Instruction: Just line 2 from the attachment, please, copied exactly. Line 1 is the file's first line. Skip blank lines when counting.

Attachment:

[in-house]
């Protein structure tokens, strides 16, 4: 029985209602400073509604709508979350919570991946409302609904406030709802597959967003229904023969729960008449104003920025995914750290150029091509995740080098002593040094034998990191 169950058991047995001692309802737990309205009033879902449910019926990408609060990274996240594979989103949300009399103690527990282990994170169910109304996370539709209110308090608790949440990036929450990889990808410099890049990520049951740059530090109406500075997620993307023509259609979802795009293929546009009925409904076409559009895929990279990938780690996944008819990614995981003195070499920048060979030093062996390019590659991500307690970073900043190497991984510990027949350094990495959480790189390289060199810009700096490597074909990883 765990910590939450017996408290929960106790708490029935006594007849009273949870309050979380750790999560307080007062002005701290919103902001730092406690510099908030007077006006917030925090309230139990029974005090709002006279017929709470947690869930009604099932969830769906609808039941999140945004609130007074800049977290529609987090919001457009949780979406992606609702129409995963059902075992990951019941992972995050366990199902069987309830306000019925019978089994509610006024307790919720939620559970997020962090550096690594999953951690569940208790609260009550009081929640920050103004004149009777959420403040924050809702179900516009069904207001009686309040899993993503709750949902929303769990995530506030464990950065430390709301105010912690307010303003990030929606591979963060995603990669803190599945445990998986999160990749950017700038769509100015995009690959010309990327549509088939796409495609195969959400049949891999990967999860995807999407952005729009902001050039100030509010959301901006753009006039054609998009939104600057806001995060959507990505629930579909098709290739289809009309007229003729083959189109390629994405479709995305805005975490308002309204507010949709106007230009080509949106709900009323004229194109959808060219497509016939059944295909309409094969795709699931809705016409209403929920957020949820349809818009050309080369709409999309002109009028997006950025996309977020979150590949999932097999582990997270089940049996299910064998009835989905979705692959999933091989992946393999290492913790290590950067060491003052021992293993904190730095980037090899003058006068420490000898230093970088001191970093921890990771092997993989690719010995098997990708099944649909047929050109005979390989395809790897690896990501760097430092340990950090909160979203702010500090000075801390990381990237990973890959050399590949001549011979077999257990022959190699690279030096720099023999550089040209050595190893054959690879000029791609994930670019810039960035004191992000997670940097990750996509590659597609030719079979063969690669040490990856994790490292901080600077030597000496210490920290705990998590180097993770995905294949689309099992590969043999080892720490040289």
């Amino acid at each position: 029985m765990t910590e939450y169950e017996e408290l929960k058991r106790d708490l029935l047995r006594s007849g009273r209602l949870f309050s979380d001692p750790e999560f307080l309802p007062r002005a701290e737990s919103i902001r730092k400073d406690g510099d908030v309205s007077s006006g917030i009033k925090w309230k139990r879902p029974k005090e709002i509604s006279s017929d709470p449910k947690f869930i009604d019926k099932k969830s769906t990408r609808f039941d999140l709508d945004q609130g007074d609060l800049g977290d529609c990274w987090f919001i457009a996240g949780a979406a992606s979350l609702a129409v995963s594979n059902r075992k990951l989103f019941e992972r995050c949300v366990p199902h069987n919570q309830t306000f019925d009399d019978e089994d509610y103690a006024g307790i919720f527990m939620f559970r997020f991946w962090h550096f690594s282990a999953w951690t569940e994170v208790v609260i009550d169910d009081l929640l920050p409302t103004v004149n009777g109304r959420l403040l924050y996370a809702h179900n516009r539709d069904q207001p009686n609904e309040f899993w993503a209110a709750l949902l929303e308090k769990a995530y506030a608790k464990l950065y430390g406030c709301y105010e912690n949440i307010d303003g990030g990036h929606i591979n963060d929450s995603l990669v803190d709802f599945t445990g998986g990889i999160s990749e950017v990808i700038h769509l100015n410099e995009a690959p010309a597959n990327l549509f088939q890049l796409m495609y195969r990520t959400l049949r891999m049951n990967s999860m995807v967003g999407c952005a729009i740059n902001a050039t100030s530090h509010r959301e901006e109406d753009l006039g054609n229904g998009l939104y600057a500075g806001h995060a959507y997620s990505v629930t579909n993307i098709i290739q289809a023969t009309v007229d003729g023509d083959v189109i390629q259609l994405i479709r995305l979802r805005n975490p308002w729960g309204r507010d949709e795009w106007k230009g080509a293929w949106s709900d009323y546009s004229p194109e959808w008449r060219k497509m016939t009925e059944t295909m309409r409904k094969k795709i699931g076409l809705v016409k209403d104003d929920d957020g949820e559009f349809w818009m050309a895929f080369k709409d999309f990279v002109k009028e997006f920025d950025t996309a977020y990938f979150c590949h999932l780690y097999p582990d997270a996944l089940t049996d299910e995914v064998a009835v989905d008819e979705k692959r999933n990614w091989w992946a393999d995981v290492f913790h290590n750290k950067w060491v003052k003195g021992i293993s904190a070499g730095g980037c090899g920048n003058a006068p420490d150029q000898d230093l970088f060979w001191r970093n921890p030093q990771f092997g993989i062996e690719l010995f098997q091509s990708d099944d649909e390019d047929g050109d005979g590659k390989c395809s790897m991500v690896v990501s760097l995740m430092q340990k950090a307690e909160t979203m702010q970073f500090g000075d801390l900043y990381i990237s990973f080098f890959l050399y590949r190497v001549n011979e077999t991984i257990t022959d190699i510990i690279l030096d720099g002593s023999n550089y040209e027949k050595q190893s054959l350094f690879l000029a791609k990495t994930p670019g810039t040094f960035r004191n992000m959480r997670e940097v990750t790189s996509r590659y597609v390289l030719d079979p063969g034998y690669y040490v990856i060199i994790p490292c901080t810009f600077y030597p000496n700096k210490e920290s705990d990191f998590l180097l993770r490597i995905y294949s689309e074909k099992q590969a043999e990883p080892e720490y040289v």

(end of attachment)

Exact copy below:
């Protein structure tokens, strides 16, 4: 029985209602400073509604709508979350919570991946409302609904406030709802597959967003229904023969729960008449104003920025995914750290150029091509995740080098002593040094034998990191 169950058991047995001692309802737990309205009033879902449910019926990408609060990274996240594979989103949300009399103690527990282990994170169910109304996370539709209110308090608790949440990036929450990889990808410099890049990520049951740059530090109406500075997620993307023509259609979802795009293929546009009925409904076409559009895929990279990938780690996944008819990614995981003195070499920048060979030093062996390019590659991500307690970073900043190497991984510990027949350094990495959480790189390289060199810009700096490597074909990883 765990910590939450017996408290929960106790708490029935006594007849009273949870309050979380750790999560307080007062002005701290919103902001730092406690510099908030007077006006917030925090309230139990029974005090709002006279017929709470947690869930009604099932969830769906609808039941999140945004609130007074800049977290529609987090919001457009949780979406992606609702129409995963059902075992990951019941992972995050366990199902069987309830306000019925019978089994509610006024307790919720939620559970997020962090550096690594999953951690569940208790609260009550009081929640920050103004004149009777959420403040924050809702179900516009069904207001009686309040899993993503709750949902929303769990995530506030464990950065430390709301105010912690307010303003990030929606591979963060995603990669803190599945445990998986999160990749950017700038769509100015995009690959010309990327549509088939796409495609195969959400049949891999990967999860995807999407952005729009902001050039100030509010959301901006753009006039054609998009939104600057806001995060959507990505629930579909098709290739289809009309007229003729083959189109390629994405479709995305805005975490308002309204507010949709106007230009080509949106709900009323004229194109959808060219497509016939059944295909309409094969795709699931809705016409209403929920957020949820349809818009050309080369709409999309002109009028997006950025996309977020979150590949999932097999582990997270089940049996299910064998009835989905979705692959999933091989992946393999290492913790290590950067060491003052021992293993904190730095980037090899003058006068420490000898230093970088001191970093921890990771092997993989690719010995098997990708099944649909047929050109005979390989395809790897690896990501760097430092340990950090909160979203702010500090000075801390990381990237990973890959050399590949001549011979077999257990022959190699690279030096720099023999550089040209050595190893054959690879000029791609994930670019810039960035004191992000997670940097990750996509590659597609030719079979063969690669040490990856994790490292901080600077030597000496210490920290705990998590180097993770995905294949689309099992590969043999080892720490040289």